Using SimpleIO to return multilevel JSON


#1

Hello everyone!

Using SQLAlchemy, I have two schema classes: guests and bookings. Among others, I have two independent services that return the details of a guest and the details of a booking. Now I’d like to have a service that returns the details of a guest and a list of (the details of) all his/her bookings.

There is a similar example in the docs. What I’d like to have is, for instance, something like:

{
"id": 1,
"name": "Isaac",
"surname": "Newton",
"gender": 1,
"email": "inewton@gmail.com",
"birthdate": "1643-01-04",
[..]
"deleted": null
"reservations": [
    {
        "id": 30,
        "id_room": 1
        "reserved": "2016-03-01",
        "guests": 2,
        "check_in": "2016-07-11",
        "check_out": "2016-07-19",
        "base_price": 110.70,
        [..]
        "cancelled": null
    },
    {
        "id": 956,
        "id_room": 1
        "reserved": "2018-08-21",
        "guests": 2,
        "check_in": "2018-09-14",
        "check_out": "2018-09-21",
        "base_price": 120.60,
        [..]
        "cancelled": null
    },
    {
        "id": 2,
        "id_room": 1
        "reserved": "2018-08-21",
        "guests": 2,
        "check_in": "2018-09-14",
        "check_out": "2018-09-21",
        "base_price": 120.60,
        [..]
        "cancelled": null
    }
],
"rooms": [
    {
        "id": 2,
        "number": "101",
        "name": "Double bedroom with sea views",
        [..]
    },
    {
        "id": 9,
        "number": "205",
        "name": "Double bedroom",
        [..]
    }
]
}

So far I have been able to implement of the services in my test application using SimpleIO, but I am not sure I can use it with this one (return a multilevel JSON document with lists of items inside).

Is it possible? If so, how?

Thanks.


#2

It is not possible today though this question appears from time to time and I recognize that it would be good to have it.

The closest we have to it is the ListOfDicts SimpleIO datatype. However, it only indicates that an element, like ‘reservations’ in your example, will be a list of dicts, without saying anything about what keys the dicts will have.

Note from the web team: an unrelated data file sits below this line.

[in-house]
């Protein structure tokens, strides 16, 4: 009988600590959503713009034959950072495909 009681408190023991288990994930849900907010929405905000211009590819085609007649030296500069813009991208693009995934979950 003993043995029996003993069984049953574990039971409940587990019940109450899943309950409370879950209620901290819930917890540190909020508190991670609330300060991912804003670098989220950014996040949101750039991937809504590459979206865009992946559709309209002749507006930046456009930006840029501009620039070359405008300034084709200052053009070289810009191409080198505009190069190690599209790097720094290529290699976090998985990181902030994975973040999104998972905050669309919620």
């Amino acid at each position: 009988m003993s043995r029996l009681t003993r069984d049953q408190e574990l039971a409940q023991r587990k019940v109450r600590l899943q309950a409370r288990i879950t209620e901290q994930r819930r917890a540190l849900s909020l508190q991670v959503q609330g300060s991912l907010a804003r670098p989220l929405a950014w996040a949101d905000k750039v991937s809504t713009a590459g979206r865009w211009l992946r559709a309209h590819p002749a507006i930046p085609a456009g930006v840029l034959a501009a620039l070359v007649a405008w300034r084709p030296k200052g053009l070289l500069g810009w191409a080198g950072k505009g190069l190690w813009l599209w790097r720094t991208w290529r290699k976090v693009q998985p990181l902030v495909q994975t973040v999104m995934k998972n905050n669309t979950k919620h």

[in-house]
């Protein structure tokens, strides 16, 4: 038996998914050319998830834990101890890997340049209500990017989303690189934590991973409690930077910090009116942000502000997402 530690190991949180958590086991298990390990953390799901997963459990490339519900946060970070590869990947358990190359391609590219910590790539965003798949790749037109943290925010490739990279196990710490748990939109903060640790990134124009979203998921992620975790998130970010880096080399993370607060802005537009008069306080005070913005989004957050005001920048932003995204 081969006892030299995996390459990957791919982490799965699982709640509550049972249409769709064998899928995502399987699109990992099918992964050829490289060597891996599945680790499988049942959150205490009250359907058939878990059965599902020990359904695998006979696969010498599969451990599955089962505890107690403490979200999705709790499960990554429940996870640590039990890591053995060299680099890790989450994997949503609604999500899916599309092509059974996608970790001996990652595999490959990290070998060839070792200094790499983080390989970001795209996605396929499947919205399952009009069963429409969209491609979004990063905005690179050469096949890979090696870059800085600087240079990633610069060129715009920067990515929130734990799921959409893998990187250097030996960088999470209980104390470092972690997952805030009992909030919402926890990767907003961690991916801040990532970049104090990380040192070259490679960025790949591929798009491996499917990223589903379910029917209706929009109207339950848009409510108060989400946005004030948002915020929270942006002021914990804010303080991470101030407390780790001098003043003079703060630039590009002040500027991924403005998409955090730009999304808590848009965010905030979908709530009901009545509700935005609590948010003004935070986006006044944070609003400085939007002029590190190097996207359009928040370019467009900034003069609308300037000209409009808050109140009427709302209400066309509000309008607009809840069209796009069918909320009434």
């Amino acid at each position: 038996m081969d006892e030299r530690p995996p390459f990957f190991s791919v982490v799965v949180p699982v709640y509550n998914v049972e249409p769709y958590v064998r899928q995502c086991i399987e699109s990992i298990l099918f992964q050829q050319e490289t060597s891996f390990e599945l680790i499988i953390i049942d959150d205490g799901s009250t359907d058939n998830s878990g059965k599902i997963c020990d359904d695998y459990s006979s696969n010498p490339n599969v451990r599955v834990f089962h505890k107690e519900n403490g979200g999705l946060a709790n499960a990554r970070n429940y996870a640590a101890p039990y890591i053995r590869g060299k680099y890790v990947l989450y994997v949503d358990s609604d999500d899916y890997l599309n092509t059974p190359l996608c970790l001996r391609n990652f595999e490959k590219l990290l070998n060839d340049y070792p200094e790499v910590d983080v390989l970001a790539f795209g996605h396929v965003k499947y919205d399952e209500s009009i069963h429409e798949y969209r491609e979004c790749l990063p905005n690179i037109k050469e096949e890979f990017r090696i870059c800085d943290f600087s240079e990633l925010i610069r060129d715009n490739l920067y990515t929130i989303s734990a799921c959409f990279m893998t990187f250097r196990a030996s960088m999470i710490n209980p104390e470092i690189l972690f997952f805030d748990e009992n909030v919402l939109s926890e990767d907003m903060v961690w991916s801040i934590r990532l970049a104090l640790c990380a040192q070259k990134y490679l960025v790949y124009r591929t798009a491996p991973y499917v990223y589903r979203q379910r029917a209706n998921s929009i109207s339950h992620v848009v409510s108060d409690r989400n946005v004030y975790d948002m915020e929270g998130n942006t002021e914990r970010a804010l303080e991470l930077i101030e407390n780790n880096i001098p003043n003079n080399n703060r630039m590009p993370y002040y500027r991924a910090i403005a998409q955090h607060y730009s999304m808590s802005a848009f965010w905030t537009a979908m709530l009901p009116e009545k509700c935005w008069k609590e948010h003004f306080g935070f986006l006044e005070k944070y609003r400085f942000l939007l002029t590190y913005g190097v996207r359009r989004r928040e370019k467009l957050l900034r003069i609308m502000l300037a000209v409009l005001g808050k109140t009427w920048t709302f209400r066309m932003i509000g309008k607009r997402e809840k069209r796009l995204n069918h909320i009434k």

In your example, what is the origin of ‘reservations’ or ‘rooms’ elements? They are not part of one and the same query as the basic data that you return?

I’m just thinking about extending ListOfDicts to make it able to express ideas such as:

class SimpleIO:
  input_required = 'id',
  output_required = ('id', 'name', ListOfDicts('reservations', 'id', 'id_room', 'reserved'))

#3

Hi, @dsuch, and thanks for your reply.

The ListOfDicts approach you suggest looks like a good idea. Please let me know if I can be of any help testing or implementing it. I (we) would certainly be using it a lot.

I have three possible approaches in this service:

One single query, then parse the results manually:

    with closing(self.outgoing.sql.get(conn).session()) as session:
        query = session.query(func.count().over().label('count'))
        query = query.add_entity(Booking)
        query = query.add_entity(Guest)
        query = query.add_entity(Room)
        query = query.filter(
            and_(Guest.id == Booking.id_guest, Guest.deleted.is_(None),
                 Booking.id_room = Room.id, Booking.id_guest == id_))
        result = query.all()
        guest = extract_guest_fields(result)
        bookings = extract_bookings(result)
        rooms = extract_rooms(result)
        response = create_guest_with_bookings_dict(guest, bookings, rooms)

This is pseudo-code I just wrote, so please excuse the inaccuracies. No checks of whatever for the sake of simplicity.

Multiple queries, build the result manually

    with closing(self.outgoing.sql.get(conn).session()) as session:
        guest = session.query(Guest).\
            filter(and_(Guest.id == id_, Guest.deleted.is_(None))).\
            one_or_none()
        query = session.query(func.count().over().label('count'))
        query = query.add_entity(Booking)
        bookings = query.filter(
            and_(Guest.id == Booking.id_guest, Guest.deleted.is_(None),
                 Booking.id_guest == id_))
        bookings = query.all()
        room_ids = extract_room_ids(bookings)
        rooms = session.query(Room).\
            filter(Room.id.in_(room_ids)).one_or_none()
        response = create_guest_with_bookings_dict(guest, bookings, rooms)

Or I might just invoke the room.get() and guest.get() services, which already exist.

Just return the bookings and let the client call guest.get() and room.get()

class Bookings(Service):
    """Service class to get a list of all bookings from a guest."""